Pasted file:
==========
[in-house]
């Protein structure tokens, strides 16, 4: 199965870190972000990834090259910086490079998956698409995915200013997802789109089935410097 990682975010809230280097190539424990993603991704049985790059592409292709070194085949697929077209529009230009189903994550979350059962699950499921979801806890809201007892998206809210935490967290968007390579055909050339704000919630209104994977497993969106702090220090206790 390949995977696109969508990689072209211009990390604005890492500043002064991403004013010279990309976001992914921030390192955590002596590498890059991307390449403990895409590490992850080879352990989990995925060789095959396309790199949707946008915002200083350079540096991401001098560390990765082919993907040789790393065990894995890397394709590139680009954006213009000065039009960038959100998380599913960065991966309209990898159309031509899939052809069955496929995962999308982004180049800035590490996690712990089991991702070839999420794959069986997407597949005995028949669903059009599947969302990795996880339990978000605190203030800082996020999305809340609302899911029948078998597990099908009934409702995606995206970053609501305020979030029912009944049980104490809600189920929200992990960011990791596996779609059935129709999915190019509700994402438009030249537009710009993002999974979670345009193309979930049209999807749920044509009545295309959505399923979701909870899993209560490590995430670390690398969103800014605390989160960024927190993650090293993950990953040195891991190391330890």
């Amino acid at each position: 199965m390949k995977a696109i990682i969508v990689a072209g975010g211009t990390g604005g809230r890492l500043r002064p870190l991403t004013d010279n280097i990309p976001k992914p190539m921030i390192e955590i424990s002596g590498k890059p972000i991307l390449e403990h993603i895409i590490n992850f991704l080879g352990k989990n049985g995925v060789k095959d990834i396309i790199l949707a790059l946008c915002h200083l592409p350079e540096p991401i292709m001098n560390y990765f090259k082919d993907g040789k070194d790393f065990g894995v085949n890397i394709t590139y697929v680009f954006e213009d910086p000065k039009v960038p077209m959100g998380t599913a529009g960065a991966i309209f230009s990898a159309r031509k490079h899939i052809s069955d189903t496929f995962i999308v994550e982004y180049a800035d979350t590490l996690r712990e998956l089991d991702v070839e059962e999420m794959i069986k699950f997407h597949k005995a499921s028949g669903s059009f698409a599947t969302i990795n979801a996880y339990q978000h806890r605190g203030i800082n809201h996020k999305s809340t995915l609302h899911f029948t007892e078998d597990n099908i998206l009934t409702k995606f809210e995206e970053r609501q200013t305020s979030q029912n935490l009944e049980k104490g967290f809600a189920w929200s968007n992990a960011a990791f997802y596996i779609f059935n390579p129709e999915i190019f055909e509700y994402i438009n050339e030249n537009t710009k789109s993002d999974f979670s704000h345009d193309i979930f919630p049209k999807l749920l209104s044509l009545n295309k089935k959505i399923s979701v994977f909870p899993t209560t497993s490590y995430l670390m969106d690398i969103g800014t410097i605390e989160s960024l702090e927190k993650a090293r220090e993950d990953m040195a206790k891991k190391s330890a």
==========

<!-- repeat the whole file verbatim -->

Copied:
[in-house]
């Protein structure tokens, strides 16, 4: 199965870190972000990834090259910086490079998956698409995915200013997802789109089935410097 990682975010809230280097190539424990993603991704049985790059592409292709070194085949697929077209529009230009189903994550979350059962699950499921979801806890809201007892998206809210935490967290968007390579055909050339704000919630209104994977497993969106702090220090206790 390949995977696109969508990689072209211009990390604005890492500043002064991403004013010279990309976001992914921030390192955590002596590498890059991307390449403990895409590490992850080879352990989990995925060789095959396309790199949707946008915002200083350079540096991401001098560390990765082919993907040789790393065990894995890397394709590139680009954006213009000065039009960038959100998380599913960065991966309209990898159309031509899939052809069955496929995962999308982004180049800035590490996690712990089991991702070839999420794959069986997407597949005995028949669903059009599947969302990795996880339990978000605190203030800082996020999305809340609302899911029948078998597990099908009934409702995606995206970053609501305020979030029912009944049980104490809600189920929200992990960011990791596996779609059935129709999915190019509700994402438009030249537009710009993002999974979670345009193309979930049209999807749920044509009545295309959505399923979701909870899993209560490590995430670390690398969103800014605390989160960024927190993650090293993950990953040195891991190391330890």
């Amino acid at each position: 199965m390949k995977a696109i990682i969508v990689a072209g975010g211009t990390g604005g809230r890492l500043r002064p870190l991403t004013d010279n280097i990309p976001k992914p190539m921030i390192e955590i424990s002596g590498k890059p972000i991307l390449e403990h993603i895409i590490n992850f991704l080879g352990k989990n049985g995925v060789k095959d990834i396309i790199l949707a790059l946008c915002h200083l592409p350079e540096p991401i292709m001098n560390y990765f090259k082919d993907g040789k070194d790393f065990g894995v085949n890397i394709t590139y697929v680009f954006e213009d910086p000065k039009v960038p077209m959100g998380t599913a529009g960065a991966i309209f230009s990898a159309r031509k490079h899939i052809s069955d189903t496929f995962i999308v994550e982004y180049a800035d979350t590490l996690r712990e998956l089991d991702v070839e059962e999420m794959i069986k699950f997407h597949k005995a499921s028949g669903s059009f698409a599947t969302i990795n979801a996880y339990q978000h806890r605190g203030i800082n809201h996020k999305s809340t995915l609302h899911f029948t007892e078998d597990n099908i998206l009934t409702k995606f809210e995206e970053r609501q200013t305020s979030q029912n935490l009944e049980k104490g967290f809600a189920w929200s968007n992990a960011a990791f997802y596996i779609f059935n390579p129709e999915i190019f055909e509700y994402i438009n050339e030249n537009t710009k789109s993002d999974f979670s704000h345009d193309i979930f919630p049209k999807l749920l209104s044509l009545n295309k089935k959505i399923s979701v994977f909870p899993t209560t497993s490590y995430l670390m969106d690398i969103g800014t410097i605390e989160s960024l702090e927190k993650a090293r220090e993950d990953m040195a206790k891991k190391s330890a």